Divers recovered the bodies of 20 of 34 people believed to have been killed after a fast-moving fire broke out aboard a dive boat off California‘s Santa Cruz Island, trapping the victims below deck.
Search and rescue efforts were called off and recovery moves were underway, the Santa Barbara County Sheriff and U.S. Coast Guard officials told a press conference on Tuesday.
Authorities will use so-called rapid DNA technology to identify the bodies, 11 females and 9 males, authorities said.
Other bodies were seen in the underwater wreckage. When water and weather conditions stabilize, crews will attempt to recover the remaining 14.
Flames ripped through the scuba diving vessel Conception, as it was moored off Santa Cruz Island early Monday morning. Five of the six-strong crew managed to escape in an inflatable boat.
The boat sank later in the morning and was currently lying upside down under more than 60 feet (18 meters) of water, police said.
Witnesses reported hearing a number of explosions, but authorities said it was too early to say what caused the fire. Santa Barbara County Sheriff Bill Brown said scuba or propane tanks on the Conception may have blown up in the flames, but there was no indication an explosion preceded the blaze.
The federal National Transportation Safety Board said it had sent a team of engineers and fire specialists to investigate the blaze.
WATCH: Sheriff says fatal boat fire was ‘worst case scenario’
There were a total of 33 passengers and six crew members onboard the Conception, a 75-foot boat, when the fire started at about 3:15 a.m. (1015 GMT) on Monday, officials said.
The surviving crew members sought refuge on a fishing boat moored nearby, banging on the side to wake up Bob Hansen and his wife, who were sleeping onboard.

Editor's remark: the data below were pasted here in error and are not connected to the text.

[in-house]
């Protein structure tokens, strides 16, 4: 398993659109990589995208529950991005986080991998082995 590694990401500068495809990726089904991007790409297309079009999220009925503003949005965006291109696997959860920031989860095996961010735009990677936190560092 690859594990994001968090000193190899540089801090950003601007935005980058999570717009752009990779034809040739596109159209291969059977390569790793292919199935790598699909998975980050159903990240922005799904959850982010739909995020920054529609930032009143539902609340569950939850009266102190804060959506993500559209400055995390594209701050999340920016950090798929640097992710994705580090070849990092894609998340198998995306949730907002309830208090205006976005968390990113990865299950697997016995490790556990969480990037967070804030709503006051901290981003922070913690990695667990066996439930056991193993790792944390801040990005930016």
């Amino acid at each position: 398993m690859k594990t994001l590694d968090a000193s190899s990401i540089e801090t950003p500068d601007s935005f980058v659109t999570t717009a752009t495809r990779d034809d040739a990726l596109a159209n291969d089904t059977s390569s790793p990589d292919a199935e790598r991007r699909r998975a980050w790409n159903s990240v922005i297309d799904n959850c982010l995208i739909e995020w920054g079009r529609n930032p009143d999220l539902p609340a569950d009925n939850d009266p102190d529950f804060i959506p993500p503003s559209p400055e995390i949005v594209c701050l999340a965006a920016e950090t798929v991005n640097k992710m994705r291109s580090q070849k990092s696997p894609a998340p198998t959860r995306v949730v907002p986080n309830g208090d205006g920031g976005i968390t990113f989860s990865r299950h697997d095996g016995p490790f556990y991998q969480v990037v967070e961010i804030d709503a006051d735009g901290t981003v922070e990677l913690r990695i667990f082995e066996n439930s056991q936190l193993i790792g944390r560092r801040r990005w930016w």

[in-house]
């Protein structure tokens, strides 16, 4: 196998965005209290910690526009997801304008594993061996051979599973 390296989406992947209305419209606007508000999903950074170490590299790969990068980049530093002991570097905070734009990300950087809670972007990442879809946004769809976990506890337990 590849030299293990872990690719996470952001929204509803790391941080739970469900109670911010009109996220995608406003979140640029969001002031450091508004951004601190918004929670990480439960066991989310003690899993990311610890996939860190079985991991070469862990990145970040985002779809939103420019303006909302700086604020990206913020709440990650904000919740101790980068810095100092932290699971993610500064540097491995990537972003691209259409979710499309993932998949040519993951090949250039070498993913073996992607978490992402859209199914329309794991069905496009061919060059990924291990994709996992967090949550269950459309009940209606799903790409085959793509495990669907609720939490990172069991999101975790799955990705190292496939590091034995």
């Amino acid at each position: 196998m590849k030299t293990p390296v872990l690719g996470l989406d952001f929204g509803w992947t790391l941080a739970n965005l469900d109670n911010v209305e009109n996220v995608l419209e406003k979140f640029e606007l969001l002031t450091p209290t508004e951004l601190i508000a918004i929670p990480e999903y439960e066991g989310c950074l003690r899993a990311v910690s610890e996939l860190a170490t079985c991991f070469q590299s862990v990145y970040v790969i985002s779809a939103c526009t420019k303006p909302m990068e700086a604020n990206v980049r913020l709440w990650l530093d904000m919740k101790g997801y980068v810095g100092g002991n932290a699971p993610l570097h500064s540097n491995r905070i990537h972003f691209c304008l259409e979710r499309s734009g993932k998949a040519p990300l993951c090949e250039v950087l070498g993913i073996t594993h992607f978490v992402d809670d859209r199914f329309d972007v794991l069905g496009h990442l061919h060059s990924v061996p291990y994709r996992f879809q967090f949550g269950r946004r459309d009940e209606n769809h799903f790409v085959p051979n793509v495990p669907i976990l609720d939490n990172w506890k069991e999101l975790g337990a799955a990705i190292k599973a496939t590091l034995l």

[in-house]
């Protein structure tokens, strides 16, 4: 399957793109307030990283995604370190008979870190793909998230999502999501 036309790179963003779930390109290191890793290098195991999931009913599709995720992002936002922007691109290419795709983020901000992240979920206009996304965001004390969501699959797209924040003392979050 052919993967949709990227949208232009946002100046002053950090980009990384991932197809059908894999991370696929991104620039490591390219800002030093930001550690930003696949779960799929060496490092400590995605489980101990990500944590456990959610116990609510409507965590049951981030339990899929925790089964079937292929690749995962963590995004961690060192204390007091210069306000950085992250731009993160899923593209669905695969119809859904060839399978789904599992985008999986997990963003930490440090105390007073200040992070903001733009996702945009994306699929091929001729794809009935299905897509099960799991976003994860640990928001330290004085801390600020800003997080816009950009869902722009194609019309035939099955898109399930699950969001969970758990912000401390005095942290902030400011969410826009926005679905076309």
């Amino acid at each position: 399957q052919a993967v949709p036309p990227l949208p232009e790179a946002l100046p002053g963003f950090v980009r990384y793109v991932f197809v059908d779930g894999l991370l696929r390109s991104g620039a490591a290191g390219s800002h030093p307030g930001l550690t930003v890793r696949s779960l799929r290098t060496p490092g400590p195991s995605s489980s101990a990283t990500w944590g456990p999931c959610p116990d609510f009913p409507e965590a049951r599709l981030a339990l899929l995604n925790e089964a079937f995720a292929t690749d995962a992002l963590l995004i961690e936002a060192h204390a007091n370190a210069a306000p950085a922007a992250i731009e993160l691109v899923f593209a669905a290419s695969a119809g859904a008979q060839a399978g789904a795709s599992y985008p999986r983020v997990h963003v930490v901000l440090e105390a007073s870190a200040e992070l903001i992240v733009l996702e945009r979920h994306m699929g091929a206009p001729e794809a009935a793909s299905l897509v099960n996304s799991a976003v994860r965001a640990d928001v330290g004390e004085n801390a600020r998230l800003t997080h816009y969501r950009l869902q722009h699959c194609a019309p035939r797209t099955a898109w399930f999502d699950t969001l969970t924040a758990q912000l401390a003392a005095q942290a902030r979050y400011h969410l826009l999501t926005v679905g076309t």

“When we looked out, the other boat was totally engulfed in flames, from stem to stern,” Hansen told the New York Times. “There were these explosions every few beats. You can’t prepare yourself for that. It was horrendous.”
After borrowing clothes from the Hansens, some crew members headed back toward the Conception to look for survivors without luck, Hansen said.
Investigators said a single mayday call came from the boat reporting the fire.
WATCH: U.S. Coast Guard details rescue efforts in response to ‘tragic’ diving boat fire
“It happened quickly enough so many people could not get off,” U.S. Coast Guard Lieutenant Commander Matthew Kroll told CNN.
The diving boat was chartered by Worldwide Diving Adventures, a Santa Barbara, California, excursion firm. It said on its website that the Conception was on a three-day excursion to the Channel Islands, and was due back in Santa Barbara at 5 p.m. on Monday.
The boat‘s owner, Truth Aquatics, referred queries about the accident to a joint media center. “This is still an ongoing search and rescue,” it said.